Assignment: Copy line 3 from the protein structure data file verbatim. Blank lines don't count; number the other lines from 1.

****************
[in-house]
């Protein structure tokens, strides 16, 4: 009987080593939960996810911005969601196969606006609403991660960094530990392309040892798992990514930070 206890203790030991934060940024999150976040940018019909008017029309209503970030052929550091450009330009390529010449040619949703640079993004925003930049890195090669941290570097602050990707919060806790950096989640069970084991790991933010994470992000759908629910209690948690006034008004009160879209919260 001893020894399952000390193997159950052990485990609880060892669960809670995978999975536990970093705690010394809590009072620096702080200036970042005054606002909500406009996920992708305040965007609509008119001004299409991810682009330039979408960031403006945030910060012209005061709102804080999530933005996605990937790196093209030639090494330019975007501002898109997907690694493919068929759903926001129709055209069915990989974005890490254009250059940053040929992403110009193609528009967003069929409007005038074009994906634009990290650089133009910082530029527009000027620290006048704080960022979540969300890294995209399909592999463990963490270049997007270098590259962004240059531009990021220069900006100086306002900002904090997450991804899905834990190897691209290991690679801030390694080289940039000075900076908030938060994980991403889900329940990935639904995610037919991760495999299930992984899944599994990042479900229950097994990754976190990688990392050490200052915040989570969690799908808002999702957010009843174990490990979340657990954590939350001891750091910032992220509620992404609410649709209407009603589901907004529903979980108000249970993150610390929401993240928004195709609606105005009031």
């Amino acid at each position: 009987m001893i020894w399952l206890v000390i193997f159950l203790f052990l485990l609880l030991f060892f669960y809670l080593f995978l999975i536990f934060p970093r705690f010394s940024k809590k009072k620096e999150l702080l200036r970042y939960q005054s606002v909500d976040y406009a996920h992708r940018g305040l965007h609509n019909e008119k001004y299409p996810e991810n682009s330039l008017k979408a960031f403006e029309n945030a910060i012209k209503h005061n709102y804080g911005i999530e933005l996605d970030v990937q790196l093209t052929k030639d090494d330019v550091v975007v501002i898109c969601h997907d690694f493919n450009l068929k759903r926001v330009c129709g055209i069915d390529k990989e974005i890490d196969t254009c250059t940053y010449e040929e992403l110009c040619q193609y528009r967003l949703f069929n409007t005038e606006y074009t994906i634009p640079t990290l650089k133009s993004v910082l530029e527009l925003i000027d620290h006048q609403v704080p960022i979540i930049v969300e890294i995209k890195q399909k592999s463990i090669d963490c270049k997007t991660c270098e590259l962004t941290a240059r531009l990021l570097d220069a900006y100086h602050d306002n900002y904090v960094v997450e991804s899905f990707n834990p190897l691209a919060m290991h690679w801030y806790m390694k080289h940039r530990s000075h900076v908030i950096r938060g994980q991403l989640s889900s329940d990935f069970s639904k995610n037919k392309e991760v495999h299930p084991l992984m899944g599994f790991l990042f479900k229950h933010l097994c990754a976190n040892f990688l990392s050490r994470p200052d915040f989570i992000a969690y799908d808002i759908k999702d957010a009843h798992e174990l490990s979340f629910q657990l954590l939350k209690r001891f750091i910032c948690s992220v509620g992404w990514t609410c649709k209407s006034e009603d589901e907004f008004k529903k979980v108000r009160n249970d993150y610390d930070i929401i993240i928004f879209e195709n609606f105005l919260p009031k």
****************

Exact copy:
């Amino acid at each position: 009987m001893i020894w399952l206890v000390i193997f159950l203790f052990l485990l609880l030991f060892f669960y809670l080593f995978l999975i536990f934060p970093r705690f010394s940024k809590k009072k620096e999150l702080l200036r970042y939960q005054s606002v909500d976040y406009a996920h992708r940018g305040l965007h609509n019909e008119k001004y299409p996810e991810n682009s330039l008017k979408a960031f403006e029309n945030a910060i012209k209503h005061n709102y804080g911005i999530e933005l996605d970030v990937q790196l093209t052929k030639d090494d330019v550091v975007v501002i898109c969601h997907d690694f493919n450009l068929k759903r926001v330009c129709g055209i069915d390529k990989e974005i890490d196969t254009c250059t940053y010449e040929e992403l110009c040619q193609y528009r967003l949703f069929n409007t005038e606006y074009t994906i634009p640079t990290l650089k133009s993004v910082l530029e527009l925003i000027d620290h006048q609403v704080p960022i979540i930049v969300e890294i995209k890195q399909k592999s463990i090669d963490c270049k997007t991660c270098e590259l962004t941290a240059r531009l990021l570097d220069a900006y100086h602050d306002n900002y904090v960094v997450e991804s899905f990707n834990p190897l691209a919060m290991h690679w801030y806790m390694k080289h940039r530990s000075h900076v908030i950096r938060g994980q991403l989640s889900s329940d990935f069970s639904k995610n037919k392309e991760v495999h299930p084991l992984m899944g599994f790991l990042f479900k229950h933010l097994c990754a976190n040892f990688l990392s050490r994470p200052d915040f989570i992000a969690y799908d808002i759908k999702d957010a009843h798992e174990l490990s979340f629910q657990l954590l939350k209690r001891f750091i910032c948690s992220v509620g992404w990514t609410c649709k209407s006034e009603d589901e907004f008004k529903k979980v108000r009160n249970d993150y610390d930070i929401i993240i928004f879209e195709n609606f105005l919260p009031k």